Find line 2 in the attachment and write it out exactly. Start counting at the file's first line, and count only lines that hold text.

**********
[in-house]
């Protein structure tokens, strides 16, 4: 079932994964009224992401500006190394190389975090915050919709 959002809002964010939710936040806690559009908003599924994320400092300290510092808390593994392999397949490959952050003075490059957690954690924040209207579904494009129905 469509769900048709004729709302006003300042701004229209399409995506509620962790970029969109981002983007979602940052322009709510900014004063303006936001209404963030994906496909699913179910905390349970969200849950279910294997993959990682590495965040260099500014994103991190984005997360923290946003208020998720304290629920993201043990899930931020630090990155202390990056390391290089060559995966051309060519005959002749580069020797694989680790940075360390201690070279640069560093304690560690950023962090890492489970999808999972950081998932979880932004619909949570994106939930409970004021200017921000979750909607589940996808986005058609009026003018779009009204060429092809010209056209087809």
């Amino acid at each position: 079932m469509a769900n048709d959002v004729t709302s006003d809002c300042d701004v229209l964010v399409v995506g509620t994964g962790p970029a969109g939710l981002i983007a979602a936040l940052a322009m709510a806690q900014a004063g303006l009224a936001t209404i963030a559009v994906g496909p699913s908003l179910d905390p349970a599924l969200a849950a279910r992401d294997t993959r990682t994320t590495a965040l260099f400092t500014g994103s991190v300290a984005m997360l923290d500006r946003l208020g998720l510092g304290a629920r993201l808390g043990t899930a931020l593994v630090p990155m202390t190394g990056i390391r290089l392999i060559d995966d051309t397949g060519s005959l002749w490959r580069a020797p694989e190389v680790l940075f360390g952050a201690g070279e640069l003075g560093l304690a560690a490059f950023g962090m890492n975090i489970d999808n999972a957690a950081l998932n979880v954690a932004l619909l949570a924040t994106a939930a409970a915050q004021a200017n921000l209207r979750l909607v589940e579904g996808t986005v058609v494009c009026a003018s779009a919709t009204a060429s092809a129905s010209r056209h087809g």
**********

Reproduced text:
């Protein structure tokens, strides 16, 4: 079932994964009224992401500006190394190389975090915050919709 959002809002964010939710936040806690559009908003599924994320400092300290510092808390593994392999397949490959952050003075490059957690954690924040209207579904494009129905 469509769900048709004729709302006003300042701004229209399409995506509620962790970029969109981002983007979602940052322009709510900014004063303006936001209404963030994906496909699913179910905390349970969200849950279910294997993959990682590495965040260099500014994103991190984005997360923290946003208020998720304290629920993201043990899930931020630090990155202390990056390391290089060559995966051309060519005959002749580069020797694989680790940075360390201690070279640069560093304690560690950023962090890492489970999808999972950081998932979880932004619909949570994106939930409970004021200017921000979750909607589940996808986005058609009026003018779009009204060429092809010209056209087809």